"The idea of 'professionalism'—I thought that was a strange word that kept popping up. Professionalism is not a strategy to inhibit creativity. It's a strategy to support creativity," said Shaffer. "We have City-Wide Open Studios attracting 400 artists, all these visitors and many, many volunteers. We have an obligation to be responsible, clear, safe and fun for everybody involved. It's just logistics. How we receive registrations, create systems of flow."

I noted that readers, such as I did, may have interpreted the quotes as referring to a "professionalizing" of which artists could participate.

"No, no. Clearly, that was mis-taken. It wasn't about that. It was only about logistics," responded Shaffer. "The way we present the event, the way we in the background have to present the event. It's on everybody. Artists getting work in on time, registering on time. It involves volunteers, visitors telling us how we can improve. It doesn't have anything to do with the quality of work or the level of an artist."

Shaffer said she has seen how excited the community of New Haven is to have an unjuried program. She sees "no reason to change it because it allows the possibility to connect an artist with an audience, not a certain level of artist to an audience."

"I think it was really misunderstood. I'm not going to presume to know what artists' work is like at the alternative space because I haven't been there yet. When I said we were going to 'thematize' the event, I meant pull together connections to help see things in a new way," said Shaffer. "I'm an educator. I think about helping people interpret. I have no imposition of my own opinion.

"I come from an objective point of view. If you've signed up as an artist, you've designated yourself as an artist. I'm not going to say you're not an artist or you're not a good artist," continued Shaffer. "In this particular case, I think unjuried is the beautiful part about it."

Tuesday, October 23, 2007

Real Art Ways Shadow Show opens Saturday

Real Art Ways
56 Arbor St., Hartford, (860) 232-1006
Shadow Show
Oct. 27, 2007—Feb. 3, 2008
Opening reception: Sat., Oct. 27, 6—8 p.m.

Press release

Edmund Burke:
"Poetry is the art of substantiating shadows, and of lending existence to nothing."

Real Art Ways opens its new group exhibition, entitled Shadow Show, from 6—8pm. The opening is free and the general public is invited.

Shadow Show includes work by 16 artists, many from Providence, Rhode Island, and others from Connecticut and New York. The exhibition will explore a range of associations with the word and idea of "shadow." Included will be work in which physical shadows either play an integral part, or the ideas of shadow, as in tail, trace, surveille, mystery, memory and longing, are explored. The exhibition will work on multiple levels, addressing visual mystery, but also hidden systems in society.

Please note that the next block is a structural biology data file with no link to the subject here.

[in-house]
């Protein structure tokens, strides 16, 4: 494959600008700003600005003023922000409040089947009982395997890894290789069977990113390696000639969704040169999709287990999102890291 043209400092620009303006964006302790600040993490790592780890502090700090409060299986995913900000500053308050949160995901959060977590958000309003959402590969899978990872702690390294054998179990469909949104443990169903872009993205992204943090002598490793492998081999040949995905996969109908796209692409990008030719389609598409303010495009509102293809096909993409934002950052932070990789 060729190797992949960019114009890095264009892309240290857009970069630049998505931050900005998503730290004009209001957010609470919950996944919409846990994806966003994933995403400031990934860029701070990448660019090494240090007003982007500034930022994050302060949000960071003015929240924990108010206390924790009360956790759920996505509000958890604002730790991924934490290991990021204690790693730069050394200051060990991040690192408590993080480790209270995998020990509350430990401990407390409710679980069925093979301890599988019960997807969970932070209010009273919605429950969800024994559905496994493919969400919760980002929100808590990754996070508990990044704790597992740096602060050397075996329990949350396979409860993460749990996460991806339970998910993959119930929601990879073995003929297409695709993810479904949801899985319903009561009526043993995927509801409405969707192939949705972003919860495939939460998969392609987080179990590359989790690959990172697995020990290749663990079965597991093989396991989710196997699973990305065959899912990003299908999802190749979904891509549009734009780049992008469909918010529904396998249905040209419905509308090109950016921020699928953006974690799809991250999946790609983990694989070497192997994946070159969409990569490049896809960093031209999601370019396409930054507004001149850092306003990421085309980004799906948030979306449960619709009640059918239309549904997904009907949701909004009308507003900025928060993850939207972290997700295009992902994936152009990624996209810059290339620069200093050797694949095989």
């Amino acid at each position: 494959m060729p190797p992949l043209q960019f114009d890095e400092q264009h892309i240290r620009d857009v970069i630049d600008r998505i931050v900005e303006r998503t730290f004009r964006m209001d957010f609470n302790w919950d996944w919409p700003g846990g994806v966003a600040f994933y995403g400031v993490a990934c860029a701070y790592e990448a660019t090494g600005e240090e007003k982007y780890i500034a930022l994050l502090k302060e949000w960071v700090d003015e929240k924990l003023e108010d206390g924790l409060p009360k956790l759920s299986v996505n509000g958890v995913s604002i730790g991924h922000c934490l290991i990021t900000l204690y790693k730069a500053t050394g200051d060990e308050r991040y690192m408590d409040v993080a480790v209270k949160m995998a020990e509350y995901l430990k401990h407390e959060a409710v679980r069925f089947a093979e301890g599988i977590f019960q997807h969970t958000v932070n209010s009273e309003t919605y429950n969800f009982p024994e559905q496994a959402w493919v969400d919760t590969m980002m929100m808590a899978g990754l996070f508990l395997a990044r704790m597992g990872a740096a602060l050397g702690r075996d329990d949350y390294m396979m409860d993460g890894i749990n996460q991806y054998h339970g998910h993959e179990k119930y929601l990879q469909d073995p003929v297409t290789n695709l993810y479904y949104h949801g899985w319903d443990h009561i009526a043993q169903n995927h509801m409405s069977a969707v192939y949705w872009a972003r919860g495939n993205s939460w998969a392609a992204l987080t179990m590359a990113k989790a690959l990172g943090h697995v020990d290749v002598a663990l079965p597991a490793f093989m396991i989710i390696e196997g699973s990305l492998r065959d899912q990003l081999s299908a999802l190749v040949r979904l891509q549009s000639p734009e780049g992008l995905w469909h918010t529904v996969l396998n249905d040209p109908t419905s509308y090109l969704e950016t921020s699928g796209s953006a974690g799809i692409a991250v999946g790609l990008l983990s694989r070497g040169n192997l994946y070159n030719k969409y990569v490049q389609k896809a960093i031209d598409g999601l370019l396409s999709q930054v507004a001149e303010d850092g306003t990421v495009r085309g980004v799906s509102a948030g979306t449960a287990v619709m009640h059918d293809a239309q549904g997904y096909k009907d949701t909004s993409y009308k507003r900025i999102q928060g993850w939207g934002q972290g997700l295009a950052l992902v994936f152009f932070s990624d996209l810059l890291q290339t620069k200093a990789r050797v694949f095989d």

Co-curated by Rhode Island artist Elizabeth Keithline, who originated the idea, and Real Art Ways' Director of Visual Arts, Kristina Newman-Scott, Shadow Show includes painting, sculpture, video, new media, installation, and performance art.

Keithline conceived of the show after noticing a trend among her colleagues of engaging the notion of traces, things that are left behind, and things that are half-hidden. Keithline's mesh sculptures are the remnants of combustible items wrapped in wire and then set ablaze. Jennifer Perry makes "drawings" by weaving her own hair into paper, leaving behind a trace of the artist in the art object itself. Sam Ekwurtzel compiles images of televisions from eBay, wherein the seller's reflection and that of their living room is faintly visible on the photographed screen. Olu Oguibe's "Buggy: Memorial to Unknown Child" explores memory, death, longing and justice through the lens of personal experience. Artist Duncan Laurie and electrical engineer Gordon Salisbury capture and amplify sound signals found naturally in plants and minerals, giving viewers access to otherwise hidden energies.

Participating artists include William Allen, Bert Crenca, Tim Doherty, Samuel Ekwurtzel, Erik Gould, Richard Goulis, Mary Paula Hunter, Elizabeth Keithline, Duncan Laurie, William Lamson, Robin Mandel, Rupert Nesbitt, Jennifer Perry, Olu Oguibe, Gordon Salisbury and Barbara Westermann.

West Neighborhood: Howard el-Yasin

City-Wide Open Studios
50 Orange St., New Haven, (203) 772-2709
West Neighborhoods: Howard el-Yasin
Oct. 20, 2007.

Scrawled in chalk on a blackboard sitting unobtrusively on top of a cabinet in Howard el-Yasin's Gilbert Street studio was a request: "Would you like to participate in my hair project? Donate your hair."

Well, this blogger doesn't have much hair to donate—and less it seems every day—but I was willing to go for a trim. el-Yasin, however, suggested I could wait until it grew a little longer. While I was visiting, though, some other visitors did offer up their locks in the interest of art.

el-Yasin is collecting the hair for an installation. He is attracted to the se of organic materials in his art, and hair is a part of that. But hair itself has a number of significations that el-Yasin, an African-American artist, finds intriguing. For one, hair includes DNA, making it a marker of individual identity. But hair texture—and texture is a fascination for many artists these days—is also a signifier of ethnicity. el-Yasin told me that, "Hair in some cultures has a spiritual reference. I have heard that some people burn their hair when they cut it."